Monday 23rd September 2019
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It had all been going so well.
Friday night's Rugby World Cup opening ceremony and first match, Japan vs Russia, rolled down the international telecommunications cables to New Zealand so seamlessly for Spark Sport that freshly departed Spark chief executive Simon Moutter couldn't contain himself.
Tweeting at just after midnight, he had a crack at the media for being "clearly disappointed that Spark Sport delivered superbly tonight" and was still trying to "find a few customers who had issues."
At the coalface were some 200 staff on the Spark Sport help team - expanded from the usual dozen or so - fielding the predictable flood of calls from customers with last minute trouble setting up their livestreams at home.
A team of senior Spark executives, including CEO Jolie Hodson, had "eyes on glass" in a situation room, monitoring with technical teams a bewildering number of devices from high-end TVs to tablets and smartphones, taking the feed from Tokyo.
"We were rapt with how the platform performed" on Friday, says corporate affairs manager Andrew Pirie. Of course, the Spark team had "kick-arse" connectivity, unlike the many customers who were just discovering that fibre to their front porch won't make the new TV in the lounge play the rugger if the two are connected by a weak wi-fi signal.
"Hundreds of thousands of New Zealanders watch Netflix and Lightbox every night," and streaming TV is second nature to them, says Pirie."But there's hundreds of thousands who have never experienced Netflix and who need to get into the world of streaming to watch their beloved rugby."
Spark's willingness to cop flak for forcing irritated punters to buy a Spark Sport subscription and risk the kind of failure that occurred during the All Blacks vs Springboks match on Saturday evening boils down to this simple calculus: having all those newbies switched on to livestreaming will be good for business in the long run.
By 6pm Saturday, customers had logged 10,000 set-up queries just that day by phone, online chat and social media. Three hours before kick-off in Yokohama stadium, new subscriptions were still selling at a rate of 90 a minute. By mid-evening, the Spark executives were daring to hope that the first really big game of the tournament for Kiwi fans would go off without a hitch.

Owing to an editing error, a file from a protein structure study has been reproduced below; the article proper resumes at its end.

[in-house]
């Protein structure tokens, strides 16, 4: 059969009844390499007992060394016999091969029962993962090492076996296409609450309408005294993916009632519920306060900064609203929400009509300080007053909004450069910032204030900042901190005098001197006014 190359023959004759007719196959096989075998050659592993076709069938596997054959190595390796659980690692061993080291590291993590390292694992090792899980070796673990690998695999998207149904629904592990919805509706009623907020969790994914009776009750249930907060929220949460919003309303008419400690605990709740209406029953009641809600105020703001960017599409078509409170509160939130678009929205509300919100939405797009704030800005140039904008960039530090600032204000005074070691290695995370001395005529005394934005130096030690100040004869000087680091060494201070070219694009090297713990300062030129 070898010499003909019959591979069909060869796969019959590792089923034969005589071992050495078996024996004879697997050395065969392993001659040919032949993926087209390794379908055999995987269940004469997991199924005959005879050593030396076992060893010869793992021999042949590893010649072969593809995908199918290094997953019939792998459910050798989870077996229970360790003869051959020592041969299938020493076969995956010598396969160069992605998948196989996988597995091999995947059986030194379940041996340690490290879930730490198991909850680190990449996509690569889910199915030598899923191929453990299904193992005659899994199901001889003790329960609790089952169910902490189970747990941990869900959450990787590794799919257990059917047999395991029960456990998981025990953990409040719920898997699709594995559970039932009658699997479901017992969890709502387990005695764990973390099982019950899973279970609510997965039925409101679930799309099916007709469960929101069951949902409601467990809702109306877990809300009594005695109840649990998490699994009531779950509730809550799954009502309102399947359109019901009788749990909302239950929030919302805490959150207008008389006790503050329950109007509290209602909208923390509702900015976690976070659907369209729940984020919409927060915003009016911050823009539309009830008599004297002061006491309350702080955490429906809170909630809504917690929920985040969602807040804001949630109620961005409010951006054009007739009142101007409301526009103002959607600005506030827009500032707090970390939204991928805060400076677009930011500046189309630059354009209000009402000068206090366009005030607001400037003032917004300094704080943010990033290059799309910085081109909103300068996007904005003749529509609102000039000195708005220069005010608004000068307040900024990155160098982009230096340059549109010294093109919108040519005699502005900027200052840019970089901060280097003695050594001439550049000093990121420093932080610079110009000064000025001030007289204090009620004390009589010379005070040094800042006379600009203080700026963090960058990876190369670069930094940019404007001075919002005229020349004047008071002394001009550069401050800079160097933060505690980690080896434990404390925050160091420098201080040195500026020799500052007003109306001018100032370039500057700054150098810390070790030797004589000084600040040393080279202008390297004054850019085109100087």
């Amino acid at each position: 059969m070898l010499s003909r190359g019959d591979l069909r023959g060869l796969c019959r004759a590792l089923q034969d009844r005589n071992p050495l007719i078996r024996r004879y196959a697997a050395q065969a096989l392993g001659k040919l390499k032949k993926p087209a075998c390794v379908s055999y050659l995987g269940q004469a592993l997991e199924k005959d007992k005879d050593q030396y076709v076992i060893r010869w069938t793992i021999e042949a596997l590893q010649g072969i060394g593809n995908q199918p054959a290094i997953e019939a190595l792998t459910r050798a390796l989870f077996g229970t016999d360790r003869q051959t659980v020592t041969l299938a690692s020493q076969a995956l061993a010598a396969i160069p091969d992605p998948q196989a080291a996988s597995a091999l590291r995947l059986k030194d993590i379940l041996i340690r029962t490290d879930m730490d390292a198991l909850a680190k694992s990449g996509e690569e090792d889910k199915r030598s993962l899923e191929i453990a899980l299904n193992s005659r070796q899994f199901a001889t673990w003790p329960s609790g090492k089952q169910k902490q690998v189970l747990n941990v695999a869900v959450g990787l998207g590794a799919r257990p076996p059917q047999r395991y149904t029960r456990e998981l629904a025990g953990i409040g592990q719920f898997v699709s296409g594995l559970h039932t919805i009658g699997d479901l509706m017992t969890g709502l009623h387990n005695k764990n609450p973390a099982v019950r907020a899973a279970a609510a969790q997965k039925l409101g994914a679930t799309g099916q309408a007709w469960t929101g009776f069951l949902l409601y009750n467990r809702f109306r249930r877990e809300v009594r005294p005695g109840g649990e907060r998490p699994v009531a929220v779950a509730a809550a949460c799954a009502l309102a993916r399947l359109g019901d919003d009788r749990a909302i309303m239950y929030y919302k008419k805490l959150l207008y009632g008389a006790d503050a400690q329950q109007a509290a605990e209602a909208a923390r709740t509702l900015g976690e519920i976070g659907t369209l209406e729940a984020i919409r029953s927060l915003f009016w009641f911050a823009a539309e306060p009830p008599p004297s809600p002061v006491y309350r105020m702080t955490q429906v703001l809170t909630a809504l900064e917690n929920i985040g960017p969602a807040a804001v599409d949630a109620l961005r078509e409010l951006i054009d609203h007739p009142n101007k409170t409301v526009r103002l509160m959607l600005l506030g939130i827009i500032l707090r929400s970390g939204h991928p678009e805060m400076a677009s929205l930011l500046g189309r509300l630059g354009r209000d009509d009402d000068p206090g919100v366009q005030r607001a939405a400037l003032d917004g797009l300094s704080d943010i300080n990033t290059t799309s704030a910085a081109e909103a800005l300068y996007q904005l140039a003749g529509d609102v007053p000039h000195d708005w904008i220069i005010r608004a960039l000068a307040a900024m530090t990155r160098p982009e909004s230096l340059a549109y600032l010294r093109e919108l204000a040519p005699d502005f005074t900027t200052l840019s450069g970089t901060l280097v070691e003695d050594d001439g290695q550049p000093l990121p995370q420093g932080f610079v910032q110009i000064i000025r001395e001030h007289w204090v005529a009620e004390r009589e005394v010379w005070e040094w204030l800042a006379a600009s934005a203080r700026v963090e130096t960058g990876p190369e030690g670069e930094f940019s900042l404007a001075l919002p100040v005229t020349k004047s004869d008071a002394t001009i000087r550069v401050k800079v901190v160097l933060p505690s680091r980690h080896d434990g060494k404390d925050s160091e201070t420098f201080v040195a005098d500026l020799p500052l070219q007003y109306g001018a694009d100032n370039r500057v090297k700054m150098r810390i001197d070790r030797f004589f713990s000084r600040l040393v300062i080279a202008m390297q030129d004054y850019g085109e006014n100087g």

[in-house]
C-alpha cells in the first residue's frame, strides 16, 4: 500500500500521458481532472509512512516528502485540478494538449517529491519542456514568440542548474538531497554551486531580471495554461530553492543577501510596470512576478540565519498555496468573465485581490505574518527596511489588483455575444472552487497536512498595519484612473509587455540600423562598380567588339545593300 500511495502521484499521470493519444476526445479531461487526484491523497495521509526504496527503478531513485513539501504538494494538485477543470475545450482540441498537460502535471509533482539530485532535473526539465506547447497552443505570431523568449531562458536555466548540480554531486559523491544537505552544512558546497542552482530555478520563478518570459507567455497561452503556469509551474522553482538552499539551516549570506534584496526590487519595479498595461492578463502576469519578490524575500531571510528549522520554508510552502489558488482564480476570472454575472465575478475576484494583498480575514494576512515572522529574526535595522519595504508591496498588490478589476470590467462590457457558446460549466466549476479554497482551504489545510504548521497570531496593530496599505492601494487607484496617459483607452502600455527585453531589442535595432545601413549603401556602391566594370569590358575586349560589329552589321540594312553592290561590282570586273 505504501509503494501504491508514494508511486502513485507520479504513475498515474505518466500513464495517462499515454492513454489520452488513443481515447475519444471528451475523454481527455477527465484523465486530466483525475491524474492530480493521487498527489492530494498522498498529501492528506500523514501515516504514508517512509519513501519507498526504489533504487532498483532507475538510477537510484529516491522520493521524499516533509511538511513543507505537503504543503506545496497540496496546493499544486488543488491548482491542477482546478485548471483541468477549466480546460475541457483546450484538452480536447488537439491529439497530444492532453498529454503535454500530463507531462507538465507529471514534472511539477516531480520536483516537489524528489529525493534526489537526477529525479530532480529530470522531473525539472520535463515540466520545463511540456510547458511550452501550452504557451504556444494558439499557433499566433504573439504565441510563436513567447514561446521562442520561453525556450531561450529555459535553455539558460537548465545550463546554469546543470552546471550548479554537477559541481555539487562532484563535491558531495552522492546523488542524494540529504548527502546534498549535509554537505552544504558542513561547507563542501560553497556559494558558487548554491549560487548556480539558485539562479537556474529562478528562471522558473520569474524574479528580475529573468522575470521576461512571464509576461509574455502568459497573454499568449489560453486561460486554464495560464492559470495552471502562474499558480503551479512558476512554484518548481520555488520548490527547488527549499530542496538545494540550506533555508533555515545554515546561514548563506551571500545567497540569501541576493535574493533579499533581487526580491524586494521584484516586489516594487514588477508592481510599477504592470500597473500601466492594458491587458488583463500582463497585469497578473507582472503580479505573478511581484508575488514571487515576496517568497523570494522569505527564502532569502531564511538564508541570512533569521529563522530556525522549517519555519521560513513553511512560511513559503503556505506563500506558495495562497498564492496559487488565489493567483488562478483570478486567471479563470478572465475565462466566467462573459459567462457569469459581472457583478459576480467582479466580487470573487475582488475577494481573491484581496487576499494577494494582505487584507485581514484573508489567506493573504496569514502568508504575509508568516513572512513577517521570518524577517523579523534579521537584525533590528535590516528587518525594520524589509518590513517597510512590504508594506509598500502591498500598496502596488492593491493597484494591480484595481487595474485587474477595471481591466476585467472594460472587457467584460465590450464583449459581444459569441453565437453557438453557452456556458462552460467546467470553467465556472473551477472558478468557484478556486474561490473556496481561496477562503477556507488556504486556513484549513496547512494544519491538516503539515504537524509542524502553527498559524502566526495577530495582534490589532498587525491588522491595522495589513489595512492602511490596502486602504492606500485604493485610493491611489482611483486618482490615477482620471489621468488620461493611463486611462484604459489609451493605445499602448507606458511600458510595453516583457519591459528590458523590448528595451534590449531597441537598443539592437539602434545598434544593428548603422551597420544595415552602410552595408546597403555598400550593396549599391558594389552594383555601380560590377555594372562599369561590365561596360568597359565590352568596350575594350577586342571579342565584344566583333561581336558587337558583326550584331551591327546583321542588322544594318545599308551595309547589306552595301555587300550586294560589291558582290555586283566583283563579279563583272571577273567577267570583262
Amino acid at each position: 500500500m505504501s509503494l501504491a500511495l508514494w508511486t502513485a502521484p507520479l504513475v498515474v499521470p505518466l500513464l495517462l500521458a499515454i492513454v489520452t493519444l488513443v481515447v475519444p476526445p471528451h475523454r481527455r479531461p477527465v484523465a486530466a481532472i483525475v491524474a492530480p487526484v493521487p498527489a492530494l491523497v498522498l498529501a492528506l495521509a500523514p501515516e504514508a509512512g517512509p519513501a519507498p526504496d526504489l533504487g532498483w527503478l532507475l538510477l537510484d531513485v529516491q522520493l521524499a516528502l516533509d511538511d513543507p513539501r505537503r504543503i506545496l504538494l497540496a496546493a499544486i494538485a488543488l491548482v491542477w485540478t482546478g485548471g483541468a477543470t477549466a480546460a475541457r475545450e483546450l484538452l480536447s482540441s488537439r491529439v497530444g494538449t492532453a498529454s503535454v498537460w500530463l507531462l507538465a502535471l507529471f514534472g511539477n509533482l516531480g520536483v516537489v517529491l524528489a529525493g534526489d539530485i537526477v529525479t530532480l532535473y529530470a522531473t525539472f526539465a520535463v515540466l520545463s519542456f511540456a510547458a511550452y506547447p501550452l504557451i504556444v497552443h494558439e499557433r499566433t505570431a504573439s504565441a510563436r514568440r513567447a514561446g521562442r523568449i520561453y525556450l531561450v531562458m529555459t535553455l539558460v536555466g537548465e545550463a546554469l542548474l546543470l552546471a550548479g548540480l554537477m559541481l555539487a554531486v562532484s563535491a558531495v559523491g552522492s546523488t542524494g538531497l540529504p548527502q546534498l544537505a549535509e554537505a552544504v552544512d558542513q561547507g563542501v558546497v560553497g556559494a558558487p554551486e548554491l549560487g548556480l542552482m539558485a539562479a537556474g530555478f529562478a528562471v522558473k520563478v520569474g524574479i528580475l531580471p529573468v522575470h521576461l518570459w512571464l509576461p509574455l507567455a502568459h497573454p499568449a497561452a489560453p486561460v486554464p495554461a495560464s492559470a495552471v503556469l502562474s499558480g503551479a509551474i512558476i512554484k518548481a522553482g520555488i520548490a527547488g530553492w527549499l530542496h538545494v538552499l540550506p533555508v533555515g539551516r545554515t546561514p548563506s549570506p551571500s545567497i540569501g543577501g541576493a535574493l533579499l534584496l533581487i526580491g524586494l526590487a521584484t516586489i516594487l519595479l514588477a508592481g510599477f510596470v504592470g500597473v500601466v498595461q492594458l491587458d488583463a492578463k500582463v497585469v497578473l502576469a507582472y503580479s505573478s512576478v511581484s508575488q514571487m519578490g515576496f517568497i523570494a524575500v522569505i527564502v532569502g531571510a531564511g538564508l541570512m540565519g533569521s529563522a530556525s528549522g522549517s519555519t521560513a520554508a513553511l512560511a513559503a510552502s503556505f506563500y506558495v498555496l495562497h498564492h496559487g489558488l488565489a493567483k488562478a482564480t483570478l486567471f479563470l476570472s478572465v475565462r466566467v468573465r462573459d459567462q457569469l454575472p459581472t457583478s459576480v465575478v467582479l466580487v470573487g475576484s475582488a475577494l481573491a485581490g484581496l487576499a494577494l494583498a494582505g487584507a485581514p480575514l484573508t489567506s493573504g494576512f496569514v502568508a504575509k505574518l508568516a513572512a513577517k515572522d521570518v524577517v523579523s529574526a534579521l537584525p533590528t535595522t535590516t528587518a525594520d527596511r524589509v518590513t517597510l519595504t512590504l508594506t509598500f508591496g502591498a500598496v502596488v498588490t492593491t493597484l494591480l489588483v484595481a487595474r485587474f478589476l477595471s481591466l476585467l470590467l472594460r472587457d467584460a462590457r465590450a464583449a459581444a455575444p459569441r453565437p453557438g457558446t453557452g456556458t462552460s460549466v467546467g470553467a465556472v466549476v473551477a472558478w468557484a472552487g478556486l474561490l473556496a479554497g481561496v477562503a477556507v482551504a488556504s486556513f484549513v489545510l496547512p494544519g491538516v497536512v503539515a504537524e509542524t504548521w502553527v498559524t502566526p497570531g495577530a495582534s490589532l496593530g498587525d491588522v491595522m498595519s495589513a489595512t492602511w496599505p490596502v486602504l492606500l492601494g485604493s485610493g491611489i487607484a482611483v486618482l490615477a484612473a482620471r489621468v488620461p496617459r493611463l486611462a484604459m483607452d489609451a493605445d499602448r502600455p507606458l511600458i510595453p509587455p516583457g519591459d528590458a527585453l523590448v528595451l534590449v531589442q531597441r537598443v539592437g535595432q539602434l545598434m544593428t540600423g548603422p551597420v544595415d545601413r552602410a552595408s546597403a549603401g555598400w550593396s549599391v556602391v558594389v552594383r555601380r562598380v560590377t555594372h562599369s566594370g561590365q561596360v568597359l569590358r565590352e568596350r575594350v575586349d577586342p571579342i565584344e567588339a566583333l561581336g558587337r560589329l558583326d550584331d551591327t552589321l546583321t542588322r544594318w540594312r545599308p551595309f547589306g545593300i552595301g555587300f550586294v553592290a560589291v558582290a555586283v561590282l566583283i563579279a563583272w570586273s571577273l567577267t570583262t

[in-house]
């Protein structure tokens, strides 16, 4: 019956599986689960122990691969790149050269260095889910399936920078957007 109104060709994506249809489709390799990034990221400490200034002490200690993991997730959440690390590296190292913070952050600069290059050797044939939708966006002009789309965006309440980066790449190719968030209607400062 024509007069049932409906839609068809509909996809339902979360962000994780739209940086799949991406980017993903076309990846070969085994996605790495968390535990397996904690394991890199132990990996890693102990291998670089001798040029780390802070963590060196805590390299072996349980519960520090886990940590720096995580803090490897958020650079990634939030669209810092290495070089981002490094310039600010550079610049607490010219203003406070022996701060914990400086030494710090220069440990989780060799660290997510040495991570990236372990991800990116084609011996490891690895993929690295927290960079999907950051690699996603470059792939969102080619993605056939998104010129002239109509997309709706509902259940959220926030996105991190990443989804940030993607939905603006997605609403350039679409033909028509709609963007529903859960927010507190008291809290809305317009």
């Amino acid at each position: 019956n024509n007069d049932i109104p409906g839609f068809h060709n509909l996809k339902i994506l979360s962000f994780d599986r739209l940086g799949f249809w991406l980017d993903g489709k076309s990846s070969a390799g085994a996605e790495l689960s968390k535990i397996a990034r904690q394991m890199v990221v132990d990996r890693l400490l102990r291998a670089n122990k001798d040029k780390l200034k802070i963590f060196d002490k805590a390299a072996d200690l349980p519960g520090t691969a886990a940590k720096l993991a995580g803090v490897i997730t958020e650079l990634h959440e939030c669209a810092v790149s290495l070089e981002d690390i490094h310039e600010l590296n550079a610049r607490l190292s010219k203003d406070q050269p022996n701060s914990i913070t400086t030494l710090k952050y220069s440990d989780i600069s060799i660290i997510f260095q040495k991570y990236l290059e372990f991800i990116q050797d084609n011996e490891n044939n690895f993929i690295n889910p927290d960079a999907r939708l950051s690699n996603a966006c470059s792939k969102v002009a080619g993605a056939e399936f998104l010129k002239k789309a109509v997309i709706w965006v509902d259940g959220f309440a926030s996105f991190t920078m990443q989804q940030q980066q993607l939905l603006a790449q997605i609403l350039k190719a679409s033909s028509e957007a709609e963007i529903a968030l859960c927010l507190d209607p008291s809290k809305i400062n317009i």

The Australia vs Fiji game had gone well, likewise Argentina vs France.
"There was pressure on the customer care channels, but from a technical point of view, we were prepared for that level of capacity. The audience was building nicely," says Pirie.
But Spark's kick-arse connection at HQ also meant Hodson, Pirie and the other senior executives in the room could see immediately when the picture began to play up, early in the first half of the All Blacks/Springboks clash.
"About 10 minutes in, there was a bit of a blip in the bit rates," he said. A few anxious moments later, the feed seemed to come right.
"Five minutes later, it happened again."
There was concern but again, things seemed to come right.
"Then it happened again," says Pirie, and everyone knew they had to take action. If they were seeing a few blips on their excellent connection, sure as eggs there would be customers seeing far worse effects.
"People were starting to huddle around the screens and we were getting onto our content partners asking what was happening."
Watching the game at home and with no apparent problems was Spark's general counsel, Melissa Anastasiou, who was surprised to get a call saying she needed to come into the office.
However, the call centres were getting hit with a spike in complaints, with some customers apoplectic to be missing parts of the game.